Referring to Greek-Turkish relations, he recalled that he said "We will continue to protect our interests in the Aegean and the Eastern Mediterranean."


The statement of Greek Foreign Minister Gerapetritis on Egyptian television

Speaking on Egyptian television, Greek Foreign Minister Gerapetritis touched on Greek-Turkish relations.

Stating that Athens stands by Turkey's side on its path to Europe, the Greek minister said that "we are ready to cooperate with Turkey to facilitate the steps to be taken in Cyprus."

Stating that there are many steps that need to be taken in Cyprus, Gerapetritis said, "We should all consider that there are complex issues that need to be addressed. As you know, there are important issues regarding Cyprus. We are ready to work with Turkey to facilitate these steps."

Stressing the need for political dialogue for peace in the region, the Greek Foreign Minister said.

Noting that he has developed a good channel of communication with Foreign Minister Hakan Fidan, the Greek minister said: "What we really want to do is to promote a positive agenda with common interests such as trade, economy, civil defence, tourism, general development. of the two countries and then work on our relations."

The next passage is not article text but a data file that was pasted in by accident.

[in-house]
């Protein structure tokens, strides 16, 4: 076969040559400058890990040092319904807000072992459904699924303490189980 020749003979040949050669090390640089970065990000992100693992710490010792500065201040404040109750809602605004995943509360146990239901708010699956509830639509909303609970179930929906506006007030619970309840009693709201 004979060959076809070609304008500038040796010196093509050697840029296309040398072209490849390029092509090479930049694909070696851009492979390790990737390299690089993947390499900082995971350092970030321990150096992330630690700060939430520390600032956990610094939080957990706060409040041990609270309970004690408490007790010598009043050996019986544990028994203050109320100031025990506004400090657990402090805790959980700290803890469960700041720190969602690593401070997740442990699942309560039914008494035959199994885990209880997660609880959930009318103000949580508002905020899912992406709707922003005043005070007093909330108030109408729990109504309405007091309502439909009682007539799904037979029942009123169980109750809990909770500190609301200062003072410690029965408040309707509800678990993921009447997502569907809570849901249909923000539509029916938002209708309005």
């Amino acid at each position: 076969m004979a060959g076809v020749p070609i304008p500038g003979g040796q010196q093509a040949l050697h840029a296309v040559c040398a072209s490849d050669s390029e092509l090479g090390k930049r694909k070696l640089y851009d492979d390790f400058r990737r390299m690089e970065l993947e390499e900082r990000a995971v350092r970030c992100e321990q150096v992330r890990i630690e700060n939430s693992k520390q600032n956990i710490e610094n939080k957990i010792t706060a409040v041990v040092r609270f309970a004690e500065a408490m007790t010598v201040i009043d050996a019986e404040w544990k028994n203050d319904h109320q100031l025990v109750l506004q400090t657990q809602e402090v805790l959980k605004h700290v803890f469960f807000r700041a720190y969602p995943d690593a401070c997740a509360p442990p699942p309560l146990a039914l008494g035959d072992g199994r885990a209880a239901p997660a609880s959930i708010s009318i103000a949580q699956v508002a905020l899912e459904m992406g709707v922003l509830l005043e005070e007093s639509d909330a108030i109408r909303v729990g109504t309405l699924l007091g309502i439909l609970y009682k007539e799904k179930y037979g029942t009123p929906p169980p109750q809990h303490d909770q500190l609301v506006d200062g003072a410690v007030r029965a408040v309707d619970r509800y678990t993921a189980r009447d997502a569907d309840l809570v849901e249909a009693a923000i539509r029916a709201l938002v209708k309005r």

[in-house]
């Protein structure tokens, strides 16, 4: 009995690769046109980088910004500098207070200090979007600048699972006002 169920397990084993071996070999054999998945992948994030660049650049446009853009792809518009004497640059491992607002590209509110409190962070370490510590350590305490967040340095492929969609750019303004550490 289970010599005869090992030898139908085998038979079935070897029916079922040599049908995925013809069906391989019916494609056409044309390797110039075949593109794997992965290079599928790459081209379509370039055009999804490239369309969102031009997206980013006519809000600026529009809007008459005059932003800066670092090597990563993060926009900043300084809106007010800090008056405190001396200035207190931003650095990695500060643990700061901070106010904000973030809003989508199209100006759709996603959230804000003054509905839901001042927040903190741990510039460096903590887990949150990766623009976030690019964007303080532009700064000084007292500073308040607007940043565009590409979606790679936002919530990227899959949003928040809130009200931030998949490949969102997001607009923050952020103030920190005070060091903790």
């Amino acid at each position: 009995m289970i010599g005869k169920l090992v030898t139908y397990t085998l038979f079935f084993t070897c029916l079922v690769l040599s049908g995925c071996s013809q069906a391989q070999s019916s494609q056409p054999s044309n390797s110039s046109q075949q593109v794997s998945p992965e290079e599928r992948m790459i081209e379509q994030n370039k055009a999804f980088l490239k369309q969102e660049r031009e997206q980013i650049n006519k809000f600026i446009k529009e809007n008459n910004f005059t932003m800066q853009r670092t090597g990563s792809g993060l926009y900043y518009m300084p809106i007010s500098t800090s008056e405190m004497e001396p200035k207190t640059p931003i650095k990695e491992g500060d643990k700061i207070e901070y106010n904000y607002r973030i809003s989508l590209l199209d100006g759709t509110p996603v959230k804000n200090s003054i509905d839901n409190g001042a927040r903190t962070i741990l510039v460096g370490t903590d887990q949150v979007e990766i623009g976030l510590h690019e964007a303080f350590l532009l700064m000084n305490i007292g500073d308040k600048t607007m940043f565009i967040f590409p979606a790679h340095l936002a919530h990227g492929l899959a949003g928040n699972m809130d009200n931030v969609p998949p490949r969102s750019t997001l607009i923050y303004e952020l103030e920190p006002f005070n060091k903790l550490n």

Erdogan at this stage and until the end of the tourist season at least will not take any aggressive action in the Aegean, for economic reasons and for armament reasons, since this would definitively remove Turkey from the purchase of the American F-16 BLOCK-70, which it ardently wishes to implement.

However, the Turkish defence industry, despite the economic crisis that the country is going through, has not at all interrupted its frenetic effort to produce weapons systems-means and ammunition, showing Ankara's real intentions in case of a shipwreck of the purchase of the F-16 BLOCK-70 from the US, while we recall that Erdogan has not yet brought the issue of Sweden's membership in NATO to the Turkish parliament for a vote.

We believe that the course of the Greek-Turkish dialogue depends almost entirely on the course of the above two important issues, while both Erdogan and the Foreign Minister of Fidan will not step back from their firm positions on the Cyprus problem (2 states) and from serving their interests in the Aegean and the South-Eastern Mediterranean (Blue Homeland).


We believe that there is a risk of Ankara trying to co-exploit Cyprus gas in cooperation with the EU and Cyprus, without a resolution of the Cyprus problem. 

The issues are too delicate and need very skilful handling and decisions, as in our assessment the Cyprus issue should not be closely combined with the Greek-Turkish issues, apart from the issue of the delimitation of the Greek continental shelf - EEZ east of Rhodes in the area of the Kastelorizo complex with the Turkish one, Turkey's European perspective and the exploitability of hydrocarbons from the marine areas of the Cypriot EEZ.

In our opinion, it would be a mistake to "package" the Cyprus settlement process and any "apparent" Turkish concession in the Megalongaion with Turkish claims in the Aegean and the Greek-Turkish dialogue, thus leading to a withdrawal of our firm positions in the Archipelago.